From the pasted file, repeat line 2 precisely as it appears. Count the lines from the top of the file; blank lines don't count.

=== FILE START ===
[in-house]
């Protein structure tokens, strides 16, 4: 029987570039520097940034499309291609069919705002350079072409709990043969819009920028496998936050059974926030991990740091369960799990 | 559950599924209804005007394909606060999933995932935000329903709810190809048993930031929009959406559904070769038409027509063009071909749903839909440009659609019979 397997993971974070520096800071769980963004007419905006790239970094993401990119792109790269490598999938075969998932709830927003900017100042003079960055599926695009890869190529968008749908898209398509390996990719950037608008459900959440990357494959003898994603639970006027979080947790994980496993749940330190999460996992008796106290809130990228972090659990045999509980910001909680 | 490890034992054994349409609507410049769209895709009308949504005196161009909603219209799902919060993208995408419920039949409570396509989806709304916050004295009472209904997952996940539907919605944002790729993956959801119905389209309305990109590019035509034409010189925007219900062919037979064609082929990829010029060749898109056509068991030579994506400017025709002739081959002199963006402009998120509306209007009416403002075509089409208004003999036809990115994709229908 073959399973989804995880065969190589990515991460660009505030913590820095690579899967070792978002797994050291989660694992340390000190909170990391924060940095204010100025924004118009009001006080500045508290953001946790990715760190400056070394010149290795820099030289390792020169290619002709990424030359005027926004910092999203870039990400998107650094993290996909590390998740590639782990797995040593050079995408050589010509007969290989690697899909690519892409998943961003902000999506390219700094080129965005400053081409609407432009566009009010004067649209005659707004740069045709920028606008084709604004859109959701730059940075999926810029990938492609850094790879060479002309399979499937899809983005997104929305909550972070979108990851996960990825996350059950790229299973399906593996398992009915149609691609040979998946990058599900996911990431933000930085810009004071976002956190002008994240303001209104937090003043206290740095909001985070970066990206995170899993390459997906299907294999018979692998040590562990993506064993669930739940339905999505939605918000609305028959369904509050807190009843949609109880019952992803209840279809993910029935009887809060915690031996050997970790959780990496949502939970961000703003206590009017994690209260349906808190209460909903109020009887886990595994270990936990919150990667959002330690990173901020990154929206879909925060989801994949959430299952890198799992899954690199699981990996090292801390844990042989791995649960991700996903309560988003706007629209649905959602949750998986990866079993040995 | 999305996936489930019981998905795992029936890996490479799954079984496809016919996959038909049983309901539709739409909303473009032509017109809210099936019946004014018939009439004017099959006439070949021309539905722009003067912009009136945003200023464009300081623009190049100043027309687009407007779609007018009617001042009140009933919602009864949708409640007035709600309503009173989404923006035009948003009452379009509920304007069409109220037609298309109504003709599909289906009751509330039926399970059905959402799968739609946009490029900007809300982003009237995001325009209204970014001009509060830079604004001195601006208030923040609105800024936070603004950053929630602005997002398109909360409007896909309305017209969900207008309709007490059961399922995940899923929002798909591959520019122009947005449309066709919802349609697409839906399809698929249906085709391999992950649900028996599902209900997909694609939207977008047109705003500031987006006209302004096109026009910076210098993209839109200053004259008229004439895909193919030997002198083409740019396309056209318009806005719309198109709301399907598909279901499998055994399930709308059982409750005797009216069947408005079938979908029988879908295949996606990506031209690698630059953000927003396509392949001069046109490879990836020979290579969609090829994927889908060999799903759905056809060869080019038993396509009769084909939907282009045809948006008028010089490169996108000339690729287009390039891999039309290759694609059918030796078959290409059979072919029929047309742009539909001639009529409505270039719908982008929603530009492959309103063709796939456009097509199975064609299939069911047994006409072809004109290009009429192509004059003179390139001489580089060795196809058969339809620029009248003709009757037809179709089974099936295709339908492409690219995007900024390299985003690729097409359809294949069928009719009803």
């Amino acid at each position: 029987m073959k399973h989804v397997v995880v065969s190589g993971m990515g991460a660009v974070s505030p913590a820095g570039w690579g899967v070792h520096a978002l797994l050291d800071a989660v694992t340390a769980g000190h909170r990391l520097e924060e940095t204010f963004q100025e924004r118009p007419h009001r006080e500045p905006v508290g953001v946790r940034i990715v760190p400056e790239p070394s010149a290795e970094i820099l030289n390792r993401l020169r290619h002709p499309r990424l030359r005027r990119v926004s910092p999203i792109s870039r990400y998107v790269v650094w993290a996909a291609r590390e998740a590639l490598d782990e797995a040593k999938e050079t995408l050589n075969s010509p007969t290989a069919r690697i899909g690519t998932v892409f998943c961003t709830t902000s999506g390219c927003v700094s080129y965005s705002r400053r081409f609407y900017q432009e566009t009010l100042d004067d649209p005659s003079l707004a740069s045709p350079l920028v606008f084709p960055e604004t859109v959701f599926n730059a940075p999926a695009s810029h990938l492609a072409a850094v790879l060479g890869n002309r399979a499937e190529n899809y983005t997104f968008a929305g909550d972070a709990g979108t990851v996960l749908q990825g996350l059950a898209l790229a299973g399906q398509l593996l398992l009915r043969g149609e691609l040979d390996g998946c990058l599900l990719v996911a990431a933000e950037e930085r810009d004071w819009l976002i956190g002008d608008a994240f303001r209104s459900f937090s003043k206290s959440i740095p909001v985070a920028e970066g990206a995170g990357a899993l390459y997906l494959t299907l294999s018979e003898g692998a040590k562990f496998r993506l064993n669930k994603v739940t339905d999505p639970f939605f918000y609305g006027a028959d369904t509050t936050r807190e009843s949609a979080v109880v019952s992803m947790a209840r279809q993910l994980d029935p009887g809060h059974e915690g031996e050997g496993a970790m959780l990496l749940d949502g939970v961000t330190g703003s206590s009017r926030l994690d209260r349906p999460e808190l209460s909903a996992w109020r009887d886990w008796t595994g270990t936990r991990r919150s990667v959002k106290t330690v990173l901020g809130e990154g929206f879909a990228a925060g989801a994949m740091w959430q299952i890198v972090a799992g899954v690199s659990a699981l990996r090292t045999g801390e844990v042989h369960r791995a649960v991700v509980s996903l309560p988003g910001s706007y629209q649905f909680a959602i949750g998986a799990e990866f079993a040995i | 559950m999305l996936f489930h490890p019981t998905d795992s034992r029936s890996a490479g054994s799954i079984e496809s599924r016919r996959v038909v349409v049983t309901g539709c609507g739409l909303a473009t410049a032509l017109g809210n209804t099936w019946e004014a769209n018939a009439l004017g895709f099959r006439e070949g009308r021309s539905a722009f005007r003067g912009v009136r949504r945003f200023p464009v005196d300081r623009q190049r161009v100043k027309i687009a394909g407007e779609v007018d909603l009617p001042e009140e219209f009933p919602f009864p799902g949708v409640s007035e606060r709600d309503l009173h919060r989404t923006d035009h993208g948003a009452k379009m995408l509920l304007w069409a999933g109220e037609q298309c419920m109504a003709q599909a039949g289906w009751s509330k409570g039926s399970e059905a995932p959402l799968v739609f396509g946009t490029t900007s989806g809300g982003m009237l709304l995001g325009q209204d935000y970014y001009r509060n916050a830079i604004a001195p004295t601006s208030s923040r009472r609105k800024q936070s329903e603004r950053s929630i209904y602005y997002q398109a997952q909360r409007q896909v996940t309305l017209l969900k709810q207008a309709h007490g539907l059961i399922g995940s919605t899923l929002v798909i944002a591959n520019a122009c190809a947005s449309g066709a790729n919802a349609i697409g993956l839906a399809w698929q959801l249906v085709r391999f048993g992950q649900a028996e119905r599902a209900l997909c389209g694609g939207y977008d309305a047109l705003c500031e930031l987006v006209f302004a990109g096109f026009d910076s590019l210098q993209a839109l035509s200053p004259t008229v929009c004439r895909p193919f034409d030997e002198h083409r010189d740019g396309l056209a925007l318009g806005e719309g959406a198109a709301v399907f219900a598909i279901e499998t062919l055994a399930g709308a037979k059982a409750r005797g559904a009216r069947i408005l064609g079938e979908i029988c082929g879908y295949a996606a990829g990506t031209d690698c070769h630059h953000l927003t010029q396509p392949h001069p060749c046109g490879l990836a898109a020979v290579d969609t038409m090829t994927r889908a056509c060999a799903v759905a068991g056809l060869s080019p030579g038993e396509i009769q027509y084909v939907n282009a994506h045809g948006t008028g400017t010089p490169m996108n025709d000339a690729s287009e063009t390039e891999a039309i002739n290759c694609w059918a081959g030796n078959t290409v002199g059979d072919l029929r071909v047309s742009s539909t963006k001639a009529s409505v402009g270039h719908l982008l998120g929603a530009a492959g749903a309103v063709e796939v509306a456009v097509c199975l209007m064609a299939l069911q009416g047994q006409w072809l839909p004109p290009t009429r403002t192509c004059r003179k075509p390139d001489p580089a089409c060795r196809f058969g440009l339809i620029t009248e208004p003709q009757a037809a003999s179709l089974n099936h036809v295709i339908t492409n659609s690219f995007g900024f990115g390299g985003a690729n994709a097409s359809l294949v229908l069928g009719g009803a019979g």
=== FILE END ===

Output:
């Protein structure tokens, strides 16, 4: 029987570039520097940034499309291609069919705002350079072409709990043969819009920028496998936050059974926030991990740091369960799990 | 559950599924209804005007394909606060999933995932935000329903709810190809048993930031929009959406559904070769038409027509063009071909749903839909440009659609019979 397997993971974070520096800071769980963004007419905006790239970094993401990119792109790269490598999938075969998932709830927003900017100042003079960055599926695009890869190529968008749908898209398509390996990719950037608008459900959440990357494959003898994603639970006027979080947790994980496993749940330190999460996992008796106290809130990228972090659990045999509980910001909680 | 490890034992054994349409609507410049769209895709009308949504005196161009909603219209799902919060993208995408419920039949409570396509989806709304916050004295009472209904997952996940539907919605944002790729993956959801119905389209309305990109590019035509034409010189925007219900062919037979064609082929990829010029060749898109056509068991030579994506400017025709002739081959002199963006402009998120509306209007009416403002075509089409208004003999036809990115994709229908 073959399973989804995880065969190589990515991460660009505030913590820095690579899967070792978002797994050291989660694992340390000190909170990391924060940095204010100025924004118009009001006080500045508290953001946790990715760190400056070394010149290795820099030289390792020169290619002709990424030359005027926004910092999203870039990400998107650094993290996909590390998740590639782990797995040593050079995408050589010509007969290989690697899909690519892409998943961003902000999506390219700094080129965005400053081409609407432009566009009010004067649209005659707004740069045709920028606008084709604004859109959701730059940075999926810029990938492609850094790879060479002309399979499937899809983005997104929305909550972070979108990851996960990825996350059950790229299973399906593996398992009915149609691609040979998946990058599900996911990431933000930085810009004071976002956190002008994240303001209104937090003043206290740095909001985070970066990206995170899993390459997906299907294999018979692998040590562990993506064993669930739940339905999505939605918000609305028959369904509050807190009843949609109880019952992803209840279809993910029935009887809060915690031996050997970790959780990496949502939970961000703003206590009017994690209260349906808190209460909903109020009887886990595994270990936990919150990667959002330690990173901020990154929206879909925060989801994949959430299952890198799992899954690199699981990996090292801390844990042989791995649960991700996903309560988003706007629209649905959602949750998986990866079993040995 | 999305996936489930019981998905795992029936890996490479799954079984496809016919996959038909049983309901539709739409909303473009032509017109809210099936019946004014018939009439004017099959006439070949021309539905722009003067912009009136945003200023464009300081623009190049100043027309687009407007779609007018009617001042009140009933919602009864949708409640007035709600309503009173989404923006035009948003009452379009509920304007069409109220037609298309109504003709599909289906009751509330039926399970059905959402799968739609946009490029900007809300982003009237995001325009209204970014001009509060830079604004001195601006208030923040609105800024936070603004950053929630602005997002398109909360409007896909309305017209969900207008309709007490059961399922995940899923929002798909591959520019122009947005449309066709919802349609697409839906399809698929249906085709391999992950649900028996599902209900997909694609939207977008047109705003500031987006006209302004096109026009910076210098993209839109200053004259008229004439895909193919030997002198083409740019396309056209318009806005719309198109709301399907598909279901499998055994399930709308059982409750005797009216069947408005079938979908029988879908295949996606990506031209690698630059953000927003396509392949001069046109490879990836020979290579969609090829994927889908060999799903759905056809060869080019038993396509009769084909939907282009045809948006008028010089490169996108000339690729287009390039891999039309290759694609059918030796078959290409059979072919029929047309742009539909001639009529409505270039719908982008929603530009492959309103063709796939456009097509199975064609299939069911047994006409072809004109290009009429192509004059003179390139001489580089060795196809058969339809620029009248003709009757037809179709089974099936295709339908492409690219995007900024390299985003690729097409359809294949069928009719009803």